My in-laws live about six hours away. My wife and I talked several times about our going there or their coming here. After discussing the possibility with her parents, we assumed that neither would be possible. Her father, while only working about four hours a day, does not have the freedom to leave work. His work requires him to be accessible for a small community. So, what about our going down there? We have a toddler and an infant; we would basically uproot ourselves for who knows how long, and that just wouldn’t work for our kids. We felt defeated, as I’m sure many parents do during this time. But we were lucky. My mother-in-law made the trip to our home, so that she could watch our kids while we continued to work.

I buried my grandmother on April 21st of this year. It was a weird funeral. She was loved and known by hundreds of people, but the only ones who could be present for her memorial service were her children and grandchildren. Some of us couldn’t even see her during her last days; her nursing home was on complete lockdown, but was generous enough to allow two people at a time into the room. That being said, my wife and I didn’t want to risk spreading or catching the virus. One of my cousins wasn’t even allowed past the checkpoint because he had a temperature of 102 degrees. It was 82 degrees in Tennessee and he ran from his car to the front office. Naturally, he’d be running hot.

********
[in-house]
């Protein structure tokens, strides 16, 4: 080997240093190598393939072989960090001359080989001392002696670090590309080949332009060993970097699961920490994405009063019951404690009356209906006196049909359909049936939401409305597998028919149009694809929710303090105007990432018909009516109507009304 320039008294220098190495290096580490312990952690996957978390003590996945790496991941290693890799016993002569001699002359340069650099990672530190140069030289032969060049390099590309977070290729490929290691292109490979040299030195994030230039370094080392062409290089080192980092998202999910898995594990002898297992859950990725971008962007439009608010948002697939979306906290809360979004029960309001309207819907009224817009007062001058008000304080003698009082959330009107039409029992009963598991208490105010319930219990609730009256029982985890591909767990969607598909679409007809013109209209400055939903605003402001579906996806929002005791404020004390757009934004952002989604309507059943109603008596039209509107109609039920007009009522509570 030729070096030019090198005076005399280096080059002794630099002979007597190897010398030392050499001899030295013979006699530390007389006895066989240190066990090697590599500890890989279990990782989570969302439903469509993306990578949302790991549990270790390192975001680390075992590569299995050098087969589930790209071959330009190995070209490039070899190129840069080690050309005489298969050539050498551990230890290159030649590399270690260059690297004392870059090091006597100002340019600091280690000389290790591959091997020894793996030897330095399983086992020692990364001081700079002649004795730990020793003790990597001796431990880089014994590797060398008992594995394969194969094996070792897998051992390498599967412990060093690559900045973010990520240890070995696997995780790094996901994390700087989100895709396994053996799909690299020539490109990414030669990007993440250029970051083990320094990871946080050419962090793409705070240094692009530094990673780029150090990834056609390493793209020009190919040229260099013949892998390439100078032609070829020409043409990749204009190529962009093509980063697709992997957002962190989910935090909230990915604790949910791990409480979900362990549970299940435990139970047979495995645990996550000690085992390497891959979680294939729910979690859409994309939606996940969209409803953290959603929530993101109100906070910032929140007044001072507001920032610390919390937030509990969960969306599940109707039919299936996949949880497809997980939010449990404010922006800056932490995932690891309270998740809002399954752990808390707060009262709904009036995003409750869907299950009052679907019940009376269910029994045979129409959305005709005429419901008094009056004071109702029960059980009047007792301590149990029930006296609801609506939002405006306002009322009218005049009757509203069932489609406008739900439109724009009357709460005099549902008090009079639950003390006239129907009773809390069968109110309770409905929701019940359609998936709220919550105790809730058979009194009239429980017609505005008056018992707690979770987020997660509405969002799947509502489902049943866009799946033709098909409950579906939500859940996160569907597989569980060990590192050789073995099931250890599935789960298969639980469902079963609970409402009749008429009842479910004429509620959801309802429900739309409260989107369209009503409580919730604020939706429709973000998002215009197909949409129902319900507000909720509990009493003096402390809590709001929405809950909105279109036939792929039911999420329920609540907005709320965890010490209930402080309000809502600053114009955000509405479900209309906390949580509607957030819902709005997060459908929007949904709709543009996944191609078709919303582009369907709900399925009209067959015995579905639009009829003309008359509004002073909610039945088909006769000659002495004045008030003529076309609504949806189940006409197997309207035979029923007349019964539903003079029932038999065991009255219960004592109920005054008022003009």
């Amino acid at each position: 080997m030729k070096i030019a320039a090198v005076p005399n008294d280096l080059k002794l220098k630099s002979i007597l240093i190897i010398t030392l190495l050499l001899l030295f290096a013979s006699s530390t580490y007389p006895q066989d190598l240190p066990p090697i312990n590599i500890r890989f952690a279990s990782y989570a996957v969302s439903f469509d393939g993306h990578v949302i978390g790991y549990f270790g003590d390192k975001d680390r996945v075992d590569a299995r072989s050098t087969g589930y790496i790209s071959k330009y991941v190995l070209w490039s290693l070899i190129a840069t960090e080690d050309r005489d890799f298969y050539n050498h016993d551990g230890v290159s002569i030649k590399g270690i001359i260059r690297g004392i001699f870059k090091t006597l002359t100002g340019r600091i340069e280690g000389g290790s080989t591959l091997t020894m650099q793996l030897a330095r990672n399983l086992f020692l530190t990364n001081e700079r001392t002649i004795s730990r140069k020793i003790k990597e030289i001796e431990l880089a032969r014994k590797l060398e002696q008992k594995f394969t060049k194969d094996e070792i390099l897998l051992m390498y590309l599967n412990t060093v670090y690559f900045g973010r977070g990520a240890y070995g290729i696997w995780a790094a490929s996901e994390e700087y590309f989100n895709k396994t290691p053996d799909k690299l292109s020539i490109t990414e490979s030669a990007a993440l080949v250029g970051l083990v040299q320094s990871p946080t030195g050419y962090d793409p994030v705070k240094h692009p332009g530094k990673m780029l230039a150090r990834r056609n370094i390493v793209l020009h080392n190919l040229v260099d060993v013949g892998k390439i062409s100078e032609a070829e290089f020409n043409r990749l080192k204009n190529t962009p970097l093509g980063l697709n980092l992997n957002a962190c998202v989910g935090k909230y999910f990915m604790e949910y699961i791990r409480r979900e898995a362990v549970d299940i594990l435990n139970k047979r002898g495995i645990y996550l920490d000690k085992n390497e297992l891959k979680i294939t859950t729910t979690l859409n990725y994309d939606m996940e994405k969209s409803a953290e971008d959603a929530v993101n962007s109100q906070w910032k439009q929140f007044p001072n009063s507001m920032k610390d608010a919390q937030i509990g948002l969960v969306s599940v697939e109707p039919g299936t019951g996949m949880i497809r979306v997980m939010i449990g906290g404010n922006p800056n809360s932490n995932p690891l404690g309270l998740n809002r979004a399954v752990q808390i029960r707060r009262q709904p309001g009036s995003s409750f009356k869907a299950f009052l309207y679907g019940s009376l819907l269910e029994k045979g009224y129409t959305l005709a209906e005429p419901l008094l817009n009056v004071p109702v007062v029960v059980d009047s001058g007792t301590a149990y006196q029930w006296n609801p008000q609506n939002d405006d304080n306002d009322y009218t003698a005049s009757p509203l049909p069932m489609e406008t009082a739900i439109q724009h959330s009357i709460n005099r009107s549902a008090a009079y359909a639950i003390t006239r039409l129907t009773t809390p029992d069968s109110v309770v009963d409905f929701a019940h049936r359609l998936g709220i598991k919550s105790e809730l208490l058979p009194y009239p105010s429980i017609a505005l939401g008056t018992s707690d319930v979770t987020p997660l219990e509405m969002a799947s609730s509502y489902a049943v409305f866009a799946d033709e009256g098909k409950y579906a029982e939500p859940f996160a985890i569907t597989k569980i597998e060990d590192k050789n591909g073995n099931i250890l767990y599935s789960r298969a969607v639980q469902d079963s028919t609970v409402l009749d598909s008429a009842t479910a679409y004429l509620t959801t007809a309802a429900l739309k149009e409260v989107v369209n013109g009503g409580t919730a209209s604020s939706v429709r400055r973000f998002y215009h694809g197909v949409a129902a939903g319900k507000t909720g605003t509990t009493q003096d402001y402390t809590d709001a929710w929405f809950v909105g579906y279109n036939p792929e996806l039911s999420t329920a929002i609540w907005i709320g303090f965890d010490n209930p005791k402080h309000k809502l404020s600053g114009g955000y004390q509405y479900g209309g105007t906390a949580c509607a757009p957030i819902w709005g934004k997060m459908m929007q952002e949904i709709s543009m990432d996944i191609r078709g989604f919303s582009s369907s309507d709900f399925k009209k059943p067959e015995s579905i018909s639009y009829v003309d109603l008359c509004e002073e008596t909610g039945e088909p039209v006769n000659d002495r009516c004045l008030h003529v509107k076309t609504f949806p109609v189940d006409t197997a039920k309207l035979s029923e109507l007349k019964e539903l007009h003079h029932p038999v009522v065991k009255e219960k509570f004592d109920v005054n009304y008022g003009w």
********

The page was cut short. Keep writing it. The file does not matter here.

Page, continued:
Being at the memorial service was uncomfortable. My instincts told me to keep my distance from family, but my heart couldn’t bear to avoid comforting my aunts, uncles, mother, and grandfather. It has been seven days; my family and I don’t seem to be any worse for wear, so I assume we’re okay.

I walked into this pandemic expecting to be working less, but that has not been the case at all. My workplace picked up six new students after we transitioned to full online teaching, and at least one person was out sick every day for two weeks. The frustrating part about this is that the ones who have not been at work lately are known for this, well before a pandemic came to our country. That may paint me as an asshole, but it is very challenging to fulfill my work duties when the schedule keeps changing because someone has again shirked their responsibilities.

The politicking that’s going on enrages me. For three years, we have had an incompetent president prove time and time again that he is incapable of leading this country. Now that we are in a pandemic (during an election year, no less!), he epitomizes the political practices he has set for himself: lie, deflect criticism, repeat Fox News misinformation, and praise himself. It is obvious that he doesn’t care about you or me. It is ridiculous that we have a president with such thin skin, one upheld by Fox News that offers, “Real News. Real Honest Opinions.” Opinions are not news; facts are.

We live in an upside-down world. Real people are seeing the cracks in society. But for some reason, many folks find comfort in  the lies, falsehoods, and ostentation spewed out by an orange demagogue who waves his tiny hands around, claiming to speak the truth. People are dying from COVID-19, poverty, a lack of medical care, substance abuse, and domestic abuse. And the world keeps spinning. People are dying, and the rich keep winning.